Category Archives: eLearning News

Get a New Perspective in Canvas with Student View

Canvas has a Student View feature available to those enrolled as Teachers, TA’s, and Course Designers.  You can access the Student View button from the right sidebar menu of the Settings screen.  For directors, click on How do I access Student View?

Use Student View to see the course as if you were a student in the course. While in student view the teacher can turn in assignment submissions and see grades and course content as a student would.  “Test Student” cannot participate in discussions or be a member of a group. Student view also provides a Test Student in the grade book starting the first time you click on the Student View button.  You can use Test Student’s row in the grade book to enter sample grades and see their effect.

The CTL Tip of the Week is brought to you by the William G. Jackson Center for Teaching and Learning (CTL). For more general information or help with Canvas at Michigan Tech, be sure to visit Canvas One Stop.

Redesign for Better File Browsing in Canvas

Instructure has redesigned Files in Canvas for a more improved user experience. The new Files redesign allows users to view more details about their files, manage editing permissions, and preview files. In addition, Files is fully accessible for all keyboard users and screen readers. Files is now fully searchable by file name, is built with responsive design to adjust for browser scaling, and files can now be uploaded and previewed without the use of Flash. For each file, users can view and sort files by name, the date the file was created and modified, the name of the person who modified the file (if modified by another user), and the size of the file. Files can also be published and unpublished from within the Files tool.

Better File Browsing is currently a course-level feature option, meaning instructors, on a course-by-course basis, can enable it if they choose and must enable it to use it. You can refer back to Enabling Course Feature Options in Canvas for details and instruction. Also, there are lot’s more features and changes in the new Files. You can watch an eLearning screencast providing a video tour of, and instructions about, the new Files interface, and read more illustrated guides and documentation from Instructure on our Files page.

The CTL Tip of the Week is brought to you by the William G. Jackson Center for Teaching and Learning (CTL). For more general information or help with Canvas at Michigan Tech, be sure to visit Canvas One Stop.

Enabling Course Feature Options in Canvas

Canvas is continually creating new features and changing or modifying others every three weeks as part of Instructure’s attempts to continually improve the user experience. The majority of improvements and changes simply become part of Canvas as part of their regular release cycle. However, some features may change the workflow for common activities in Canvas during your current term and will be placed in your Course Settings as a Feature Option. This allows the instructor to be able to learn about these features at their own pace by enabling or not enabling the new feature. After a specified period of time, Feature Options will become standard features in Canvas.

We’ll be discussing new features you can choose to enable or not In future weekly tips. You can find out how to enable available new features in your Canvas course at How do I manage new features for my course? You may also want to check out What Feature Options are currently available for my Canvas course? to find out more about course feature options in Canvas.

The CTL Tip of the Week is brought to you by the William G. Jackson Center for Teaching and Learning (CTL). For more general information or help with Canvas at Michigan Tech, be sure to visit Canvas One Stop.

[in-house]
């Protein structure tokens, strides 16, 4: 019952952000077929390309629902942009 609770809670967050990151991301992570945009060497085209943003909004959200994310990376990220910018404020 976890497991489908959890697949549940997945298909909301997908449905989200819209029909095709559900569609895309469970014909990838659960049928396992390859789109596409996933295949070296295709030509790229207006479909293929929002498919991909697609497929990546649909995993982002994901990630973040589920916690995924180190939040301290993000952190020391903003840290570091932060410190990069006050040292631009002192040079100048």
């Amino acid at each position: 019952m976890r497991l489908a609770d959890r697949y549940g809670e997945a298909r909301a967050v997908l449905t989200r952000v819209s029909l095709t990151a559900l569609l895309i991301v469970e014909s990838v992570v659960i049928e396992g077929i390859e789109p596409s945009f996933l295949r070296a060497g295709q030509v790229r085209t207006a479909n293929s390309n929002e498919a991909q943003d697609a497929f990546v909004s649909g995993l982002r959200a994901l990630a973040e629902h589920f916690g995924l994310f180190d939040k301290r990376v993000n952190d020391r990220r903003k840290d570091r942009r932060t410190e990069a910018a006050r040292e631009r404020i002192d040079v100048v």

Submitting Grades via Banner or Canvas and Coursetools

Instructors have two choices for submitting grades. They can be submitted electronically either via Canvas and CourseTools, or via Banner Self Service.  Banner Self Service is the simpler of the two systems. Instructors can simply type their grades directly into BanWeb, click submit, and be finished!

Grade submission through Canvas requires a couple more steps. It is often most beneficial for larger classes, and for courses where grades are already entered in Canvas or another spreadsheet program.  Grades need to be entered or uploaded in Canvas first, and then extracted from Canvas and submitted to Banner using the Grade Wizard on “Coursetools.” Those who have the correct letter grades for their students in their Canvas Total column can choose that column in the first step of the Grade Wizard, so there’s no longer any need to copy grades out of the Total column, unless you want to “tweak” them.

Information and instructions can be accessed on eLearning’s Electronic Grade Submission Information & Resources page. Instructors can also attend one of the two grade submission workshops, and are also encouraged to utilize eLearning Walk-In Hours, available on Canvas One Stop, to get help. The CTL Tip of the Week is brought to you by the William G. Jackson Center for Teaching and Learning (CTL).

Enable, Create, and Edit Letter Grading Schemes in Canvas

Canvas uses Letter Grade Schemes to associate letter grades with a certain percentage range, and those ranges can be chosen and managed by instructors. Your Fall 2014 Canvas courses currently have a Default Final Column Grade Scheme enabled to work with the Total Column in your gradebook.  This is known as the course grading scheme.  The Default Final Column Grade Scheme is also attached to the “Final (Course Grade)” Assignment and gradebook column.

You can find out how to enable or not enable a course grading scheme on the page linked below, so you can choose whether or not your Total column also displays letter grades along with percentages.  You can also find out how to hide or reveal the Total column from your students there.  You can use your own grading scheme, instead of the default one, as the course grading scheme, and with various grade columns and assignments, like the Final (Course Grade) Assignment and gradebook column.  Since instructors can now use the Total Column in their Canvas gradebook to submit final grades from CourseTools, having your own, accurate letter grading scheme in use is more important than ever.  For more information and directions, refer to our Enable, Create, and Edit Letter Grading Schemes in Canvas page to access an eLearning screencast, Instructure Guides, and more.

The CTL Tip of the Week is brought to you by the William G. Jackson Center for Teaching and Learning (CTL). For more general information or help with Canvas at Michigan Tech, be sure to visit Canvas One Stop.

Spring 2015 Canvas Courses Available after Week 12

The new Canvas course shells for teaching Spring 2015 semester courses will become available after week 12. You should be able to access them over Thanksgiving break.  Once the upcoming semester’s Canvas courses become available there are a few things many instructors and instructional staff often want or need to do in Canvas.  We’ve included links to help you with a handful of them below.